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Diamond listening

I do love the 'Best Bits' episodes of The Extraordinary Business Book Club podcasts (Episode 60 went live yesterday). They take a long time to put together, but I don't resent a moment of it: I get the chance to take a wide-angle view over the last 9 episodes, finding the parallels, the points of difference, the common themes, the bits I'd overlooked first time round. 

Heraclitus apparently made the point that it's impossible for a man to step into the same river twice, 'For it is not the same river, and he is not the same man.' It's the same with books, of course: there are several I've read many times (Michael Neill's The Inside-Out Revolution is a good example, Middlemarch is another) and each time I see something for the very first time. And so it is, it turns out, with podcasts. There are things I barely register in the conversation itself, perhaps because I'm following a different train of thought, other things I might read when I'm checking the transcription but which don't strike me as particularly relevant or insightful, and then I come back a couple of weeks later to compile the Best Bits and - boom. How could I have missed that?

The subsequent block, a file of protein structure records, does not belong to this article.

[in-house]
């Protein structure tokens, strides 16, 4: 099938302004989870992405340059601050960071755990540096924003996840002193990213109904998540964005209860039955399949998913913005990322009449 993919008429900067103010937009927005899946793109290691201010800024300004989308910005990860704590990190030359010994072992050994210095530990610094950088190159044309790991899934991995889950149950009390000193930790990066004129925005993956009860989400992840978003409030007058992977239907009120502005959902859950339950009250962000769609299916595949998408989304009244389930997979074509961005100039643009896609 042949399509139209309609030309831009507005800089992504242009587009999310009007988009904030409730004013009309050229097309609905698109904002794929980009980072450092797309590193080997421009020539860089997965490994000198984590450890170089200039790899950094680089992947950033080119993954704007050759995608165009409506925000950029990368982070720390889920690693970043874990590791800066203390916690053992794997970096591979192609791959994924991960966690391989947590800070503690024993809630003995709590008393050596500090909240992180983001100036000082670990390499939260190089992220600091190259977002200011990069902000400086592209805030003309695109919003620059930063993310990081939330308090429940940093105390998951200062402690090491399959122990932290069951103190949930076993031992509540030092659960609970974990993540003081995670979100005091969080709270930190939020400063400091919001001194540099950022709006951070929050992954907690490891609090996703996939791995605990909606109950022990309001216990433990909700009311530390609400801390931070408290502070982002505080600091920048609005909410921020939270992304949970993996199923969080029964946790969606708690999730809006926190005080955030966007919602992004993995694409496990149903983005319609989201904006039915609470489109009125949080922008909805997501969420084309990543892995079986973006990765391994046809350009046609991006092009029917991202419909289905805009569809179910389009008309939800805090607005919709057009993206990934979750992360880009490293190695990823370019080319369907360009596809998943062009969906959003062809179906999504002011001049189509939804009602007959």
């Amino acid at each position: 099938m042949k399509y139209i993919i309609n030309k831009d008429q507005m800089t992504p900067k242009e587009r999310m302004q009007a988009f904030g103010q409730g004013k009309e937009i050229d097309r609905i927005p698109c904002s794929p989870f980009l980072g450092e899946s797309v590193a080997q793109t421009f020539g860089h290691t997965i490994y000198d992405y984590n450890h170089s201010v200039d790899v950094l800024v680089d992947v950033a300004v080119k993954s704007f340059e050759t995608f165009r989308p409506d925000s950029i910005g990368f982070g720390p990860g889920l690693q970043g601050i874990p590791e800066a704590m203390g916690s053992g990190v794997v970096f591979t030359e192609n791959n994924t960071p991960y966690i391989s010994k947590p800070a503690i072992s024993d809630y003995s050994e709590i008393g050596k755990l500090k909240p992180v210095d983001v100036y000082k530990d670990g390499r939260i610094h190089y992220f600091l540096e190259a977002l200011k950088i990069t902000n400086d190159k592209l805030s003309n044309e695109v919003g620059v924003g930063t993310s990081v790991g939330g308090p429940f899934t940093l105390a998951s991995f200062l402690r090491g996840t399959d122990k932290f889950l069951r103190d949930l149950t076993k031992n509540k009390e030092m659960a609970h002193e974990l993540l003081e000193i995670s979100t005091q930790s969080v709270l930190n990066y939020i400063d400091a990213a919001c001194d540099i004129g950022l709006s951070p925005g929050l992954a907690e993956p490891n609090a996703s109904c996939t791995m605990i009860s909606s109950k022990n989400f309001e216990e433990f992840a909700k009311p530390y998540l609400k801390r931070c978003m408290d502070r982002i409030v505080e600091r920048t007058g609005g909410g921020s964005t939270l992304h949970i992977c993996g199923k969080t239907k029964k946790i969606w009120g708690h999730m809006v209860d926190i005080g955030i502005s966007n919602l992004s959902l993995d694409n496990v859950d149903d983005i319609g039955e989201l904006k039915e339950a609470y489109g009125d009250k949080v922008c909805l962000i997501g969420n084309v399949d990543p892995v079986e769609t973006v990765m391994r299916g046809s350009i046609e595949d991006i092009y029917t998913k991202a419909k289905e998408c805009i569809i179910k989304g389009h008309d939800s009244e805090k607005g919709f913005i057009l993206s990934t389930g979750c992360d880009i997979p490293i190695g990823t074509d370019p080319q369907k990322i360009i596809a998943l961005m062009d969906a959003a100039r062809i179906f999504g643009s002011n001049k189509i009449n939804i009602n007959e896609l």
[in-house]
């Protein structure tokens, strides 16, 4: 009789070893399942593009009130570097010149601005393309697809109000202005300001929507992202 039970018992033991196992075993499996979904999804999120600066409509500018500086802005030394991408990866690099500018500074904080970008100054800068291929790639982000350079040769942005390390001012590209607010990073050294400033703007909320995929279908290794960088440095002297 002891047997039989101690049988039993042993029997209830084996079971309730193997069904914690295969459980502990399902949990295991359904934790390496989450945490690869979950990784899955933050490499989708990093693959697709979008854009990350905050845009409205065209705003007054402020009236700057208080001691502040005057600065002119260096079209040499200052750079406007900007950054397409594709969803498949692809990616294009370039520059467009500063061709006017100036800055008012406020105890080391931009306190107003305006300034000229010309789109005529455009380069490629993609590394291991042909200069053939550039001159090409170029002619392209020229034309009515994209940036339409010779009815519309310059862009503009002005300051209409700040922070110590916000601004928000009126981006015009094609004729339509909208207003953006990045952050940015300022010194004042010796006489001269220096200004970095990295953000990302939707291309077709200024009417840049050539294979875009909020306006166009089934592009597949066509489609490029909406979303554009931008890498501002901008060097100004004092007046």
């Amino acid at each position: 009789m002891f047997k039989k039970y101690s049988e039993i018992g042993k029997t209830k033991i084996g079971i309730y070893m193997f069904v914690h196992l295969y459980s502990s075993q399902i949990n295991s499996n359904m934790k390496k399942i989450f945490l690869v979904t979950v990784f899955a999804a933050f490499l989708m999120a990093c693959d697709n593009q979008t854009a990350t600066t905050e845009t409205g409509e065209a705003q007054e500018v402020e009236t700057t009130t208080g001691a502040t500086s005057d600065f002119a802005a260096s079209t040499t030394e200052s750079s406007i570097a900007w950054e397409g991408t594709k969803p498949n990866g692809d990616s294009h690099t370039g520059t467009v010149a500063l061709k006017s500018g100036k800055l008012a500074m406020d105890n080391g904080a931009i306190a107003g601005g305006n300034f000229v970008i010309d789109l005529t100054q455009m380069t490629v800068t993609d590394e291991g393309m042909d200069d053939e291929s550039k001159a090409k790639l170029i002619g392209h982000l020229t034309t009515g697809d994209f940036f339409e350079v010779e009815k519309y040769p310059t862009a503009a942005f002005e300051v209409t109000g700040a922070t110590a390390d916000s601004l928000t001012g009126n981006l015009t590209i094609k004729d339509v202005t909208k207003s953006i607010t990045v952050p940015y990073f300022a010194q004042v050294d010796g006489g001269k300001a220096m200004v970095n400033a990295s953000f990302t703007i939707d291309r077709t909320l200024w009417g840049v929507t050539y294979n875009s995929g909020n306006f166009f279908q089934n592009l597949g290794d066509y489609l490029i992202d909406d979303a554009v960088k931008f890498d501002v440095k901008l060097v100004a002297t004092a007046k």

It was always there, of course, it's just that my filter (as Mark Levy would put it) has changed. It's worth remembering as a writer. You bring your A-game, you hone your insights into beautifully crafted sentences. And one reader will barely notice them while another is knocked off their perch. On a different day, different result. The writing is only one half of the story - the reader completes the book. Just as the listener completes the podcast. 

Content is magical like that. 

This entry was posted on 08 May 2017 at 19:13 and is filed under writing. You can leave a response here.

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